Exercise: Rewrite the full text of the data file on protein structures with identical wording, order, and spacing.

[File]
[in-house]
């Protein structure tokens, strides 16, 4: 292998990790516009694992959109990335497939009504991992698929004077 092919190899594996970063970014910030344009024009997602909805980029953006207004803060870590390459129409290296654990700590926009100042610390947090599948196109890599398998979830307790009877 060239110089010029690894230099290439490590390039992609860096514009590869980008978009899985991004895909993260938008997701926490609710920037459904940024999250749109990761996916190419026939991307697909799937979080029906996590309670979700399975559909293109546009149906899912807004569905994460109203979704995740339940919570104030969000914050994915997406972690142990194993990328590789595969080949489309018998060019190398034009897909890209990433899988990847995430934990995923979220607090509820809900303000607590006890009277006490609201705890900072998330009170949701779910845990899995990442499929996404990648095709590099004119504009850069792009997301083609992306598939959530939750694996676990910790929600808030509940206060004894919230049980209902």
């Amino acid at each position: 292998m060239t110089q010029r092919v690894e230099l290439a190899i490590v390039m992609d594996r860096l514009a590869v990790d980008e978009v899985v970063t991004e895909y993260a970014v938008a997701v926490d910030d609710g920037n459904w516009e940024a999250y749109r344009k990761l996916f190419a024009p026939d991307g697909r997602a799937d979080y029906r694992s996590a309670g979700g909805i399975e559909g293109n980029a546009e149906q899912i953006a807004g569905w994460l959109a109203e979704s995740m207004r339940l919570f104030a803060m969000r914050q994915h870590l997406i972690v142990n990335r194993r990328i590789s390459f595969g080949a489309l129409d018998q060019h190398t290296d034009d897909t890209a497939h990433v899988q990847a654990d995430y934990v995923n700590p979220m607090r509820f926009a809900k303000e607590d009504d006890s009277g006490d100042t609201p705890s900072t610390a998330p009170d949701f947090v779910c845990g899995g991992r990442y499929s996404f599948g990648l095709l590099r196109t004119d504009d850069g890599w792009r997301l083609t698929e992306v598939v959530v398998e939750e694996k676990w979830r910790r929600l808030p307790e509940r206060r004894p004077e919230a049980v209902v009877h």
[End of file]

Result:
[in-house]
């Protein structure tokens, strides 16, 4: 292998990790516009694992959109990335497939009504991992698929004077 092919190899594996970063970014910030344009024009997602909805980029953006207004803060870590390459129409290296654990700590926009100042610390947090599948196109890599398998979830307790009877 060239110089010029690894230099290439490590390039992609860096514009590869980008978009899985991004895909993260938008997701926490609710920037459904940024999250749109990761996916190419026939991307697909799937979080029906996590309670979700399975559909293109546009149906899912807004569905994460109203979704995740339940919570104030969000914050994915997406972690142990194993990328590789595969080949489309018998060019190398034009897909890209990433899988990847995430934990995923979220607090509820809900303000607590006890009277006490609201705890900072998330009170949701779910845990899995990442499929996404990648095709590099004119504009850069792009997301083609992306598939959530939750694996676990910790929600808030509940206060004894919230049980209902």
């Amino acid at each position: 292998m060239t110089q010029r092919v690894e230099l290439a190899i490590v390039m992609d594996r860096l514009a590869v990790d980008e978009v899985v970063t991004e895909y993260a970014v938008a997701v926490d910030d609710g920037n459904w516009e940024a999250y749109r344009k990761l996916f190419a024009p026939d991307g697909r997602a799937d979080y029906r694992s996590a309670g979700g909805i399975e559909g293109n980029a546009e149906q899912i953006a807004g569905w994460l959109a109203e979704s995740m207004r339940l919570f104030a803060m969000r914050q994915h870590l997406i972690v142990n990335r194993r990328i590789s390459f595969g080949a489309l129409d018998q060019h190398t290296d034009d897909t890209a497939h990433v899988q990847a654990d995430y934990v995923n700590p979220m607090r509820f926009a809900k303000e607590d009504d006890s009277g006490d100042t609201p705890s900072t610390a998330p009170d949701f947090v779910c845990g899995g991992r990442y499929s996404f599948g990648l095709l590099r196109t004119d504009d850069g890599w792009r997301l083609t698929e992306v598939v959530v398998e939750e694996k676990w979830r910790r929600l808030p307790e509940r206060r004894p004077e919230a049980v209902v009877h």